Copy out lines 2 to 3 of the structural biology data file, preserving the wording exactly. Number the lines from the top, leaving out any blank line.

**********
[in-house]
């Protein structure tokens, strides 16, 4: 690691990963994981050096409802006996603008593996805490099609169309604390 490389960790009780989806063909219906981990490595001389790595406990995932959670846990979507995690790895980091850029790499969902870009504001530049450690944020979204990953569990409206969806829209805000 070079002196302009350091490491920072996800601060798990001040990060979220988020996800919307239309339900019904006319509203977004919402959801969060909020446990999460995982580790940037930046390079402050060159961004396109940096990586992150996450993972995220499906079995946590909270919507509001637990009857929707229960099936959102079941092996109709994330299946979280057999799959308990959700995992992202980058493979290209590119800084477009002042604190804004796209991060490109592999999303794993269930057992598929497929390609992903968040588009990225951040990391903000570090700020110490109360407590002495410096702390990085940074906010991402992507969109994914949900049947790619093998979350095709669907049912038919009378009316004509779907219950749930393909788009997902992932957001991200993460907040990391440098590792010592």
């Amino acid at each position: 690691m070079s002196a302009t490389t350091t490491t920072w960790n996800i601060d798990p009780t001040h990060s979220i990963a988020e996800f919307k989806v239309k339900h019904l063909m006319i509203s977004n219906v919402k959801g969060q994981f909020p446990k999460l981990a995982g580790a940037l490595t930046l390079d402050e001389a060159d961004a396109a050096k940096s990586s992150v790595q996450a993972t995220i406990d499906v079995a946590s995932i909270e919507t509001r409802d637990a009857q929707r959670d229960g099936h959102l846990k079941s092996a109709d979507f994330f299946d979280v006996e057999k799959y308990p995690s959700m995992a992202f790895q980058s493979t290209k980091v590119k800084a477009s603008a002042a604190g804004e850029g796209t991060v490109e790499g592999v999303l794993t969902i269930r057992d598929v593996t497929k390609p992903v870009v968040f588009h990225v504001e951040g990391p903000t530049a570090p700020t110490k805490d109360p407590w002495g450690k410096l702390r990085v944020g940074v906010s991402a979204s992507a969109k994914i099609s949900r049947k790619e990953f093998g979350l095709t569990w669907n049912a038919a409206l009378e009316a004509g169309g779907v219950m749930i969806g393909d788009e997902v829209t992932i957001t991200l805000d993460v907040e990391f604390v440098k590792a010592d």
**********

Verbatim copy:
């Protein structure tokens, strides 16, 4: 690691990963994981050096409802006996603008593996805490099609169309604390 490389960790009780989806063909219906981990490595001389790595406990995932959670846990979507995690790895980091850029790499969902870009504001530049450690944020979204990953569990409206969806829209805000 070079002196302009350091490491920072996800601060798990001040990060979220988020996800919307239309339900019904006319509203977004919402959801969060909020446990999460995982580790940037930046390079402050060159961004396109940096990586992150996450993972995220499906079995946590909270919507509001637990009857929707229960099936959102079941092996109709994330299946979280057999799959308990959700995992992202980058493979290209590119800084477009002042604190804004796209991060490109592999999303794993269930057992598929497929390609992903968040588009990225951040990391903000570090700020110490109360407590002495410096702390990085940074906010991402992507969109994914949900049947790619093998979350095709669907049912038919009378009316004509779907219950749930393909788009997902992932957001991200993460907040990391440098590792010592």
């Amino acid at each position: 690691m070079s002196a302009t490389t350091t490491t920072w960790n996800i601060d798990p009780t001040h990060s979220i990963a988020e996800f919307k989806v239309k339900h019904l063909m006319i509203s977004n219906v919402k959801g969060q994981f909020p446990k999460l981990a995982g580790a940037l490595t930046l390079d402050e001389a060159d961004a396109a050096k940096s990586s992150v790595q996450a993972t995220i406990d499906v079995a946590s995932i909270e919507t509001r409802d637990a009857q929707r959670d229960g099936h959102l846990k079941s092996a109709d979507f994330f299946d979280v006996e057999k799959y308990p995690s959700m995992a992202f790895q980058s493979t290209k980091v590119k800084a477009s603008a002042a604190g804004e850029g796209t991060v490109e790499g592999v999303l794993t969902i269930r057992d598929v593996t497929k390609p992903v870009v968040f588009h990225v504001e951040g990391p903000t530049a570090p700020t110490k805490d109360p407590w002495g450690k410096l702390r990085v944020g940074v906010s991402a979204s992507a969109k994914i099609s949900r049947k790619e990953f093998g979350l095709t569990w669907n049912a038919a409206l009378e009316a004509g169309g779907v219950m749930i969806g393909d788009e997902v829209t992932i957001t991200l805000d993460v907040e990391f604390v440098k590792a010592d």